I’m not quite sure that the producers of The Great Ziegfeld know what kind of film they were trying to make. A biopic? A musical? A comedy? A drama? All of the above? If the later is the answer then that explains a lot about the overall ineffectiveness of the film. The life of Florenz Ziegfeld, Jr. is one that is tied with film history. Those various ties may be the reason the film won Best Picture, rather than the storytelling and performances.
Ultimately, the film suffers from the less than charismatic performance of William Powell in the lead role. The overarching throughline of the film is that Ziegfeld was able to outspend and out-persuade all other promoters and show producers of the era. However, Powell’s Ziegfeld doesn’t come off as the kind of man who would compel anyone to leave their current management team, especially for a salary they might never see. For early cinema history fans, Ziegfeld’s pursuit of Edison’s Sandow the Strong Man, is a flashback to the truly earliest days of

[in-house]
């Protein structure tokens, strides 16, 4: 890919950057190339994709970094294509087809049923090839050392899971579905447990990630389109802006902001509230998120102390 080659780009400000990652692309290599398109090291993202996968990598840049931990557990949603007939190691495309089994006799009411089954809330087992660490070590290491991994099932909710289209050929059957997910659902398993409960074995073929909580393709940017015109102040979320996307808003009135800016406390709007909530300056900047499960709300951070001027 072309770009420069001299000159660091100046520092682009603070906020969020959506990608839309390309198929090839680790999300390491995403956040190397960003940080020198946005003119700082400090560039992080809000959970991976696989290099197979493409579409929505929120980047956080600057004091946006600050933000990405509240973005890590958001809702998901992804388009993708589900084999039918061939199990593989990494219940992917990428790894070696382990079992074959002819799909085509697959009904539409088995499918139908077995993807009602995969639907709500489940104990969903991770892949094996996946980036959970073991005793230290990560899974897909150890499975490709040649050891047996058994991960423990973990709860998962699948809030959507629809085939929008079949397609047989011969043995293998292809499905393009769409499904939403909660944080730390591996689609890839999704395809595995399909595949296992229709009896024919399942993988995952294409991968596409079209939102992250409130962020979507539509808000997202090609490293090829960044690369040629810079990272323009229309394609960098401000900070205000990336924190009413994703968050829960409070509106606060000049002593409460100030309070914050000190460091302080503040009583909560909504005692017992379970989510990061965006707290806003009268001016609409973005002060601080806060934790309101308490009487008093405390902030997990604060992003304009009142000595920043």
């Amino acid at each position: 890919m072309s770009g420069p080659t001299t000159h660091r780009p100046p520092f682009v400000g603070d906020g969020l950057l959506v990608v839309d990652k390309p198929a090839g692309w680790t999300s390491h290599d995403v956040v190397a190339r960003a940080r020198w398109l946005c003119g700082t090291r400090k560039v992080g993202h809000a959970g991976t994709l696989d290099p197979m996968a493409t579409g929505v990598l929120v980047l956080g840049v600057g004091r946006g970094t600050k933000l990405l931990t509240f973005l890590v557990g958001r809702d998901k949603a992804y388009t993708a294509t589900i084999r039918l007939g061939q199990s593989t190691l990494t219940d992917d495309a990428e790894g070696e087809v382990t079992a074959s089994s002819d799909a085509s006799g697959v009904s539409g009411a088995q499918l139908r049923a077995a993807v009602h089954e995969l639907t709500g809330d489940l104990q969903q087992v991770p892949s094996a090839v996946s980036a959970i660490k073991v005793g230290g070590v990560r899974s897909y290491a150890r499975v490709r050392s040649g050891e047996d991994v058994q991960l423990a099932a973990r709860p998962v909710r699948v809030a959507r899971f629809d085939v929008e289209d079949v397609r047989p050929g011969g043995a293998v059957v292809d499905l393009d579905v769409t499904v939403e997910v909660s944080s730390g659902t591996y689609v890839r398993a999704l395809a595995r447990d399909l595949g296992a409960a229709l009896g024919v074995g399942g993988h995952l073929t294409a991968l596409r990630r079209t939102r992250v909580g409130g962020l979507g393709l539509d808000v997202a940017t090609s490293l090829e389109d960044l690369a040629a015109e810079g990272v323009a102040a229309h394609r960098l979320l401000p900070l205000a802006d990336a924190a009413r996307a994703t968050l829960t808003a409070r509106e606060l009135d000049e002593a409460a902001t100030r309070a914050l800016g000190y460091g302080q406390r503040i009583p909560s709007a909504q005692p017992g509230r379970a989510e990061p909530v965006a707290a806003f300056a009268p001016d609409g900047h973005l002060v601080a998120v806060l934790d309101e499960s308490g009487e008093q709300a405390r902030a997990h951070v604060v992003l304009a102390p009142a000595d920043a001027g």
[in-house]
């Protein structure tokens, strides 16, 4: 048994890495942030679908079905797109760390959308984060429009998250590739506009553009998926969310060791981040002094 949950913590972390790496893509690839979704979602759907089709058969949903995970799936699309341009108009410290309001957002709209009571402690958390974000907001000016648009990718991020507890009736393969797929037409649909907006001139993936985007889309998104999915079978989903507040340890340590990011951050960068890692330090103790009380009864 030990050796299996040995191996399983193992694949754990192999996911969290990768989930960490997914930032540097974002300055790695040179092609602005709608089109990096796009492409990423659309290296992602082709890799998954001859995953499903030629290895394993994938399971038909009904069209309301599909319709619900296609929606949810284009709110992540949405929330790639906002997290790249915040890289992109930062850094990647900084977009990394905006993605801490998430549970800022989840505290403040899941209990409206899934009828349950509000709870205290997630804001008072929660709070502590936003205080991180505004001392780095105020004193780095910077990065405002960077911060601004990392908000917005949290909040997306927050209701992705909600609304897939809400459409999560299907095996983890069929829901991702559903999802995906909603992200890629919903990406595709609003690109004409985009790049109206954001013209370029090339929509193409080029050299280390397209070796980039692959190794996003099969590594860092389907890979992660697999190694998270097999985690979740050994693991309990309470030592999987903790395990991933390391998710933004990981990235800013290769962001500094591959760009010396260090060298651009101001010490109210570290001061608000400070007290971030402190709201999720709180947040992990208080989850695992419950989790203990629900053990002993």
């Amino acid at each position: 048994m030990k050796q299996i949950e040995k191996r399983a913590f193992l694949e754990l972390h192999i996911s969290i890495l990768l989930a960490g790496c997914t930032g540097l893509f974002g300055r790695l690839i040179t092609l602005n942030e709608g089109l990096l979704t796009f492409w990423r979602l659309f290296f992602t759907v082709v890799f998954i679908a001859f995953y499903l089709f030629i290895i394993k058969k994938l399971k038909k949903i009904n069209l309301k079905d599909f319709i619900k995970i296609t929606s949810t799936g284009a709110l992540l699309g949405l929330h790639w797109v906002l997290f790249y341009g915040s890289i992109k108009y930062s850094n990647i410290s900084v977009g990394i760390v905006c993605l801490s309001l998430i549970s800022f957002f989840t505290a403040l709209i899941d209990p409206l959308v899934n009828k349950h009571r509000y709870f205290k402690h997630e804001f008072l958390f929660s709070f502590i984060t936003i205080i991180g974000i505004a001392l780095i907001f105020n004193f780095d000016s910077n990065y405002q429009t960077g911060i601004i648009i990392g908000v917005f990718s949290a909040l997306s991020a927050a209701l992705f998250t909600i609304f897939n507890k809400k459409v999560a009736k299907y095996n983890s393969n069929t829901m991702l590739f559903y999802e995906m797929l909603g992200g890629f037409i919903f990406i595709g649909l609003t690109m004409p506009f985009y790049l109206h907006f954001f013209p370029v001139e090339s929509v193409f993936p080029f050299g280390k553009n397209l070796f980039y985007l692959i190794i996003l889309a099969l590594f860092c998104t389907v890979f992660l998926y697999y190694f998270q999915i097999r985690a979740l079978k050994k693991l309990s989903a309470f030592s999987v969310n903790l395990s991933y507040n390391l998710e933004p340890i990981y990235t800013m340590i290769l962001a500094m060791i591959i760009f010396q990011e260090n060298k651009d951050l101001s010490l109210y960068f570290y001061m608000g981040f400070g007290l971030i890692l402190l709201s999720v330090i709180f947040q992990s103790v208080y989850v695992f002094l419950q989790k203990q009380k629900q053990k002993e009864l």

The film’s strength is in meticulous recreation of the outlandish and lavish production numbers of the Ziegfeld Follies. The sheer number of cast members is staggering. Then when you add in the massive sets, one quickly realizes why the Follies is still regarded as the epitome of spectacle. This nod to theater history is the most enjoyable part of the film, by far. And that dog number? I can’t even, as the kids say.
The Great Ziegfeld (1936) 176 minutes. Directed by Robert Z. Leonard. Starring William Powell, Luise Rainer, Myrna Loy, Frank Morgan.